This morning I heard the rap-tap-tapping, but I did not realize it was at my door. It was a little more tentative than the average door-knock. Then my phone rang. The gang was gathered on my landing, collecting me for our big meeting with the landlord. The purpose of this meeting: getting some paperwork signed that is a step toward solidifying my legal status on the continent.
There is a lot of fear running around the ex-pat community right now, as Europe tightens its immigration rules and steps up enforcement. Neither Soup Boy nor I are particularly worried about that, but we each have our reasons for wanting to be more compliant. I want to cross borders without worry, and he wants to be able to work for bigger clients who are more of a stickler for paperwork. Soup Boy found a guy who helps people in our situation for a very reasonable fee, but he had one sticking point. He needed a business address. Strangely, this was difficult for him to come by, but when he realized that I would soon be in the same boat, we worked out that we could both use my address. The only catch: the building owner has to sign a document. I didn’t anticipate that my landlord, Otakar Ptáček (rhymes with little bird), would have a problem with that.
MaK made the calls and we set up a meeting. It turns out that Otakar has transferred ownership to his daughter, so it is lucky indeed that she is visiting from the Unites States right now. Papers in hand we trooped into the landlord’s home, directly below mine.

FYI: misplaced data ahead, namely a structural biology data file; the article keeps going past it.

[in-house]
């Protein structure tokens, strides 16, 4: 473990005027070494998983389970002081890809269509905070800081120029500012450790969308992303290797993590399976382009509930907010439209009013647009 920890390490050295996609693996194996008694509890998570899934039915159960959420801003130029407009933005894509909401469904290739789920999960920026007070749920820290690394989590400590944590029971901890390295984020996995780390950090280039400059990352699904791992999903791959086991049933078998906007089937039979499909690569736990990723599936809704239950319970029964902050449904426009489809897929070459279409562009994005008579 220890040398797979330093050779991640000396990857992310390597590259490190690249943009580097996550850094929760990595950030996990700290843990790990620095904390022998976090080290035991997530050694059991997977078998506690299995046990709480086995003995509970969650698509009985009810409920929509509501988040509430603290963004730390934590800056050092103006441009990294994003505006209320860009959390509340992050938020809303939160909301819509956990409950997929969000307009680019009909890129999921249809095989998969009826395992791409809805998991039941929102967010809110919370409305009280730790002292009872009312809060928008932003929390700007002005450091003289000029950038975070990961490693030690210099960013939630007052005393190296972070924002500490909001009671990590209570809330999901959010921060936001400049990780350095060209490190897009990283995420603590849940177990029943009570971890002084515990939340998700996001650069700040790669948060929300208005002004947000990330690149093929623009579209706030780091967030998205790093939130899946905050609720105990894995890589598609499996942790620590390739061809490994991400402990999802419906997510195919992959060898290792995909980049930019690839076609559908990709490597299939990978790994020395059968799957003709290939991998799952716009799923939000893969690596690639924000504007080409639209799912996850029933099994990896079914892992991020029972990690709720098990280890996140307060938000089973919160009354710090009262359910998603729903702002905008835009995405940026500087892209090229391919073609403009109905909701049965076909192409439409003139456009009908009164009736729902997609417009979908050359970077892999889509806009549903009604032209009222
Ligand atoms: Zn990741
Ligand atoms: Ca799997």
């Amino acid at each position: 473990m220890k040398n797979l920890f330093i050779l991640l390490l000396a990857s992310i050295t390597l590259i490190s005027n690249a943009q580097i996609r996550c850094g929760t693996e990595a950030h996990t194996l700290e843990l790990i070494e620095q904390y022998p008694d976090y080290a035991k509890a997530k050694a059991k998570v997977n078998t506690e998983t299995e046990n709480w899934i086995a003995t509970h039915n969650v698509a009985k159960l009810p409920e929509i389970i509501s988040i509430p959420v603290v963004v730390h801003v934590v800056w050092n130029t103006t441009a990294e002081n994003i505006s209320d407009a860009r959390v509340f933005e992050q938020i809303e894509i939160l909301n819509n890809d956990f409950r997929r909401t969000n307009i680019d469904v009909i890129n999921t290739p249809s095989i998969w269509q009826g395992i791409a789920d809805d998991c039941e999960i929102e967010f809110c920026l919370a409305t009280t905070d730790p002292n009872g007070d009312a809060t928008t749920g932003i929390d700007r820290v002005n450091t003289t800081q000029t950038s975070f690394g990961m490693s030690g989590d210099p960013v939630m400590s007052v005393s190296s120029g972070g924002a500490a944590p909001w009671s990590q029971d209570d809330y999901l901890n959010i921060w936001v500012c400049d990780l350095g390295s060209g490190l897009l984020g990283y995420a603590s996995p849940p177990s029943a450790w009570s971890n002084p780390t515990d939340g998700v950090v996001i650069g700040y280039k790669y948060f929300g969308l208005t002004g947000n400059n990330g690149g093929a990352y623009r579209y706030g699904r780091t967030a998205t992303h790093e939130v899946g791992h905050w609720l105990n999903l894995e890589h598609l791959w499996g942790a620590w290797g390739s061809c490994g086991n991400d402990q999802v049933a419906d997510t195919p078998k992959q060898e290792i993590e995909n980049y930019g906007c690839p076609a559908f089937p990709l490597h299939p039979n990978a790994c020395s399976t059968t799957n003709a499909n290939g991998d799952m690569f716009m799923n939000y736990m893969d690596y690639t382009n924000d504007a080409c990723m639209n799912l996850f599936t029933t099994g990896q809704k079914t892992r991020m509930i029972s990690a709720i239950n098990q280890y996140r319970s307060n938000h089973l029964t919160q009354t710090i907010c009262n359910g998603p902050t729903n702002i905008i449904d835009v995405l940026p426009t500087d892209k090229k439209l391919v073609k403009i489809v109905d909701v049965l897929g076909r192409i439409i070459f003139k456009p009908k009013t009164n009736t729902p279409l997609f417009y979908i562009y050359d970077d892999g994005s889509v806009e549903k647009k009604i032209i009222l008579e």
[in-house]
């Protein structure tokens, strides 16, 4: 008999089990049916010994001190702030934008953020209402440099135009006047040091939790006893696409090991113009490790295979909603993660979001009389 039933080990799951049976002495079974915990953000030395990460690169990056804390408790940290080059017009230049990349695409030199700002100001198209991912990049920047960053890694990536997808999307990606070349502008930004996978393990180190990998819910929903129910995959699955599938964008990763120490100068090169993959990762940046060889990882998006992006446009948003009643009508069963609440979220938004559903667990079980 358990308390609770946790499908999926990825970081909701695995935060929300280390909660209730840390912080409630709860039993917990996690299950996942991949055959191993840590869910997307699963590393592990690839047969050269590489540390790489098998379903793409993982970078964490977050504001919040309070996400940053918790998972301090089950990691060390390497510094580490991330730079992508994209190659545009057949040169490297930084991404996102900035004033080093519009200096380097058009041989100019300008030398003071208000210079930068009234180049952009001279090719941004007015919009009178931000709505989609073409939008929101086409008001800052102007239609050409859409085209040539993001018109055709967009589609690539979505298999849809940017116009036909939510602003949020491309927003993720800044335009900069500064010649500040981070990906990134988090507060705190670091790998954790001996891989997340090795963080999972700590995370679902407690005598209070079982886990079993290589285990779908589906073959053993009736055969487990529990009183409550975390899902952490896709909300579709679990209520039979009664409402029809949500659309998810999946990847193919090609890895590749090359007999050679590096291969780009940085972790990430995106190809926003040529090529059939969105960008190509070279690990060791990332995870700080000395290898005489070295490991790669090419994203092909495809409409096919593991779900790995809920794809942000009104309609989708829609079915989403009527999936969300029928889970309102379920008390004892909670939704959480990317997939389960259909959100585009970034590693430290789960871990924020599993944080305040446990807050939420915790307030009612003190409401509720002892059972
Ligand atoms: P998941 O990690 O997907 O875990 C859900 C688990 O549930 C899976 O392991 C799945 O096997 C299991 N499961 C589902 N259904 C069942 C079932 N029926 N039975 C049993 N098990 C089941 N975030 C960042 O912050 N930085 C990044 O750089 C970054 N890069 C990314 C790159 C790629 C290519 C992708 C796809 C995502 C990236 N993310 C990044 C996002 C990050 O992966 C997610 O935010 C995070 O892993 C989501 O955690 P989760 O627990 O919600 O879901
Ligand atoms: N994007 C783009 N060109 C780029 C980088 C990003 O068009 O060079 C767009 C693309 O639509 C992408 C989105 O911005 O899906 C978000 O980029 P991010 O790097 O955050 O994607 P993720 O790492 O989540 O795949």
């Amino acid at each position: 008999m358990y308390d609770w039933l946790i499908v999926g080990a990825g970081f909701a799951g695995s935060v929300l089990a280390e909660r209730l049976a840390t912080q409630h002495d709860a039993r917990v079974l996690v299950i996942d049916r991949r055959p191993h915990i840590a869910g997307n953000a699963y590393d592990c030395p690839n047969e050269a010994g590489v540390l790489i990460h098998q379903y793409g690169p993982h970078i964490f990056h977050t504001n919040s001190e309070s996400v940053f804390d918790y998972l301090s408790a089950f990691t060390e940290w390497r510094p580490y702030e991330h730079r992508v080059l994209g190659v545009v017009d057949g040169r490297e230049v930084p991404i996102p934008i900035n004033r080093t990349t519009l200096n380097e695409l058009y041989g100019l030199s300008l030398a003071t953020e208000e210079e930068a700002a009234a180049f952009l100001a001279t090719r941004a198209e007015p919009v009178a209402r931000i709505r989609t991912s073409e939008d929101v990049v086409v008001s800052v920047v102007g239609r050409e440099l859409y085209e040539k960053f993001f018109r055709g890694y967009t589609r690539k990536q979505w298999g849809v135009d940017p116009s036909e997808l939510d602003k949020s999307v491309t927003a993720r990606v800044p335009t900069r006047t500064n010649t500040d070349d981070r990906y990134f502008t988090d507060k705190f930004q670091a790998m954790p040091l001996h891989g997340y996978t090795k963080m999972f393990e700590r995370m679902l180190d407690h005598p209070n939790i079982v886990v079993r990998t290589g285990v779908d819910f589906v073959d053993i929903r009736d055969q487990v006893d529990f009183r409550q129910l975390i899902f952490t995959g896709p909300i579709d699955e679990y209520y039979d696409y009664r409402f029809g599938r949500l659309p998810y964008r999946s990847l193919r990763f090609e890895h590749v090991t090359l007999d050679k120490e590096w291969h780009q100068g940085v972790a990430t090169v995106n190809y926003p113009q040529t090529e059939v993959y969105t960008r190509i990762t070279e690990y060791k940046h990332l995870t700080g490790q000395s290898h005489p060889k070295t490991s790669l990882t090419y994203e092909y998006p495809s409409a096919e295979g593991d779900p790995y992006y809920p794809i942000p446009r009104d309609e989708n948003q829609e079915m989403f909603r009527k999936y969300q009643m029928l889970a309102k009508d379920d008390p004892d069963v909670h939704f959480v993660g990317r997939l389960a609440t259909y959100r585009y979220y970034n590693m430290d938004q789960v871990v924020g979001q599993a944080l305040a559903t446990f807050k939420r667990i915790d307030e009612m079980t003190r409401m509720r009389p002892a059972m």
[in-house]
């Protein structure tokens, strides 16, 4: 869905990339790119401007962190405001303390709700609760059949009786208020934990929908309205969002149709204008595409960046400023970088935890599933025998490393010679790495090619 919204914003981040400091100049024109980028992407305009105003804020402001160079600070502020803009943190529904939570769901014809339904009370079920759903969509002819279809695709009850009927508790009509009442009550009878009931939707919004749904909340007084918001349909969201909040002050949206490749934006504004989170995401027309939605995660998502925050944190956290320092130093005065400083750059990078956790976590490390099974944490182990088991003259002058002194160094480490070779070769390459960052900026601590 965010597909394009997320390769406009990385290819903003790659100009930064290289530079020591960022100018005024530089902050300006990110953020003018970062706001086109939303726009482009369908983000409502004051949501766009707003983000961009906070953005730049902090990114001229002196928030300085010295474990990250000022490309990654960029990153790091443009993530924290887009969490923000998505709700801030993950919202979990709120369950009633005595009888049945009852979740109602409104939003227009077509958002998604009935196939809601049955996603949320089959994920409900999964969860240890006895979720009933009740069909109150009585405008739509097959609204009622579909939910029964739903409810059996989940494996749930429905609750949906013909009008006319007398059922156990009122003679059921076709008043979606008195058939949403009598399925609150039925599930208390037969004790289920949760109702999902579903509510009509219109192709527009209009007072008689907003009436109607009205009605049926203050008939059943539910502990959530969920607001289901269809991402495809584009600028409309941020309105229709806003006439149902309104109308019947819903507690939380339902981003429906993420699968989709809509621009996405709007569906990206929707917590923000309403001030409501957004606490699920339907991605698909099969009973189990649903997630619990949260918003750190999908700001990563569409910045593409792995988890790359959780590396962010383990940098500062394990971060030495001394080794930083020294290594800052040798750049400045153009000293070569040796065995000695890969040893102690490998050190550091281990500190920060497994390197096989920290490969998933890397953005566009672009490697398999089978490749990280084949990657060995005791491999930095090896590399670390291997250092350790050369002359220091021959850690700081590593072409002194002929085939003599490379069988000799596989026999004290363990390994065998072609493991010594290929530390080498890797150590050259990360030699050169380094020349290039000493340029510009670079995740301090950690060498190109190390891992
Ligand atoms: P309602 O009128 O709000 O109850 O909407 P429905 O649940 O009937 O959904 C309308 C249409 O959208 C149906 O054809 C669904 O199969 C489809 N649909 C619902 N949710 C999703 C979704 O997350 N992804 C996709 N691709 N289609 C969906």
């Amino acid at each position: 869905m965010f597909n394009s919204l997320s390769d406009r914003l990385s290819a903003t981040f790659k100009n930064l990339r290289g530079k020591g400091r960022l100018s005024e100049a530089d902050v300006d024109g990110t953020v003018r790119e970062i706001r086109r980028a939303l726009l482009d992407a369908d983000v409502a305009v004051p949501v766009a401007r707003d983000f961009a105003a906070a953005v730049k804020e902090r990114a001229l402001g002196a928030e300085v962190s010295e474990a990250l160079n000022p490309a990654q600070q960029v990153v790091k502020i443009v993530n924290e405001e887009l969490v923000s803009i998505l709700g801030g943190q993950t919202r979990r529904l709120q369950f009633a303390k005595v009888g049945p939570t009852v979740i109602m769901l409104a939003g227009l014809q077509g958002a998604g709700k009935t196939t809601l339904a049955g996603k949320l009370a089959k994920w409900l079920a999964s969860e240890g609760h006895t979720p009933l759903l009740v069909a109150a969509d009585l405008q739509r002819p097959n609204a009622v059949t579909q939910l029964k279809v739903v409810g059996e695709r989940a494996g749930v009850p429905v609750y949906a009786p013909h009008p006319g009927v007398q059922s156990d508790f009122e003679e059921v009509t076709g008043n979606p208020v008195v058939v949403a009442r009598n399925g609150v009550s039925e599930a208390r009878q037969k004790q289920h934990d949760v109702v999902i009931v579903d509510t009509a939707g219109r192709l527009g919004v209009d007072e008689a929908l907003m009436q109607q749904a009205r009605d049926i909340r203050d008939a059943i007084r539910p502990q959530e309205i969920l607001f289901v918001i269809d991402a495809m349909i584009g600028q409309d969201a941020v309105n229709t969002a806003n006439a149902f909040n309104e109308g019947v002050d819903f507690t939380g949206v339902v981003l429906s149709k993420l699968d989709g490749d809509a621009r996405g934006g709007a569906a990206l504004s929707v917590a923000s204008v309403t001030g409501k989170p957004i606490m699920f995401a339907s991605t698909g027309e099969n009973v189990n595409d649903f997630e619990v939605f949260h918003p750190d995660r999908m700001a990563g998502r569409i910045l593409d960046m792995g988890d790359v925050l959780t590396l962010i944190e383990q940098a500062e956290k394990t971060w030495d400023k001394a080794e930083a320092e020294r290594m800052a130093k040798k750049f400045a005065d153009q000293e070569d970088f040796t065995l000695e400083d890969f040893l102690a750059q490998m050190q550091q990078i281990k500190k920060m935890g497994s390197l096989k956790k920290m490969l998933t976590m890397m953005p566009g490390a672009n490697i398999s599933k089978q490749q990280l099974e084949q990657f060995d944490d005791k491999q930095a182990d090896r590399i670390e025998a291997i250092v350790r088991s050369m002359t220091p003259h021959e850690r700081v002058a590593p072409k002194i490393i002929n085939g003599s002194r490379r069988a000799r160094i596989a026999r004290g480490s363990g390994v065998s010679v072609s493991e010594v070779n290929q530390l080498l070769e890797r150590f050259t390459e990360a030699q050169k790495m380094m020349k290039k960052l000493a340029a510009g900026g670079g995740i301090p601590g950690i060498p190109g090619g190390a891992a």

Otakar did not get up to greet us. He sat in his favorite chair, a tissue pressed up against his nose. He had a nosebleed. Not just a little thing, but a big ol’ nosebleed that had been going on for two hours. His medication had changed recently, which may or may not have been a contributor. Still, we forged ahead with the meeting, making our way through documents that, while simple, carried just enough ambiguity to cause errors. As with every czech transaction, there must first come a lengthy discussion of the task and it’s reflection on the world as a whole.
Then Otakar started hacking and spitting blood. There was talk of an ambulance and hospital, but Otakar insisted that if he was going to see the doctor he would drive. His coughing subsided and some semblance of normalcy prevailed. We continued to wrestle with the documents.
Finally we were as done as we were going to get (there was a search for an ID number that had Otakar up and moving furniture), and it was time to go. Otakar was back in his chair, looking small, a new tissue over his nose.
I later met with the Visa consultant, and because Soup Boy managed to put together a group, we got a pretty deep discount. Not only that, but much of the haze of confusion about the whole process has been lifted. It almost seems possible, now.